HANOI - Unleashing a mighty roar as he hoisted himself on the ropes, Maximillian Ang’s joy at winning his first individual gold at the SEA Games on Tuesday (May 17) was pretty evident.
His victory in the men’s 200m breaststroke in a meet and national record time of 2min 11.93sec was a culmination of years of hard work and it was also a historic first for Singapore.
Just days ago, he had been beaten by the same rival, Vietnam’s Pham Tam Bao, in the 100m breaststroke, but it was Ang who triumphed this time in a day of breakthroughs for Singapore.
Compatriot Gan Ching Hwee also won the women’s 400m freestyle, a title that Singapore’s Joscelin Yeo last claimed in 1995.
Still in disbelief after the race, Ang, 21, said: “I still can’t believe I’ve won the gold, and broken both the national record and the Games record.
“The race went pretty well, I got off to a fast start and the rest was easy for me. I’ve been training so hard for this event and it finally paid off. The gold medal means so much to me and I’ll never ever forget this experience.”
Gan, whose 400m free gold was her third of the Games, said: “Throughout the race I was just focusing on my execution. I’ve been talking to my coach because yesterday’s race (women’s 200m free) didn’t go quite as expected in terms of timing so I really tried to go for it today. I’m quite pleased with the result.”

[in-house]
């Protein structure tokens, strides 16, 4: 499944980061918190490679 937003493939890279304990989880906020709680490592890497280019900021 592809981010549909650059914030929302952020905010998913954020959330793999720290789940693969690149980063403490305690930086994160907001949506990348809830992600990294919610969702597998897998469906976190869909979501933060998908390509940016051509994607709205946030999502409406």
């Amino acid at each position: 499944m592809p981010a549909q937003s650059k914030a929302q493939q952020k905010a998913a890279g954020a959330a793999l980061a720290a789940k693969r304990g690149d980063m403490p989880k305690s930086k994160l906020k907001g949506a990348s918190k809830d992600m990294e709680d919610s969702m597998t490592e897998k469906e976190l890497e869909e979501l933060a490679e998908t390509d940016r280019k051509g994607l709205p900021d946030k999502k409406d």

But a day of breakthroughs for Singapore was also one of disappointment, which saw the Republic’s stranglehold on the women’s 50m butterfly and men’s 4x200m freestyle relay titles ending.
Thailand’s Jenjira Srisaard stormed home in the 50m fly in 26.53sec to beat Singapore’s two-time defending champion Quah Ting Wen (26.88) and sister Jing Wen (26.98) – ending the Republic’s 11-year winning streak in the one-lap race.
But the biggest surprise of the evening came in the men’s 4x200m free relay, as the Singaporean quartet of Jonathan Tan, Glen Lim, Joseph Schooling and Quah Zheng Wen (7:21.49) were soundly beaten by Vietnam (meet record 7:16.31) and Malaysia (7:19.75). Singapore have won gold in the every edition of the Games since 2005.
“We went out there, did our best but didn’t really come together this time. It’s a long meet – day four and people are tired. The other team swam better, props to them,” said Quah, who yesterday also reclaimed his men’s 50m backstroke title that he last won in 2015.
Schooling added: “It was definitely my leg that let the team down for sure and I’m very disappointed with that but at the end of the day it’s a team effort and to get on the podium is still something.”
National head coach Gary Tan noted that there was still room for improvement, but vowed to reclaim the title in Cambodia next year.
He said: “We have three out of four boys in this relay who have been going through national service. If going on consistency and training, I think they would definitely match up to the best time.
“I take this as a good reflection piece because when I look at it from this perspective – our guys have a lot of room for improvement as well. Even though it’s a tough pill to swallow, we just have to accept that Vietnam and Malaysia came out better on this one.”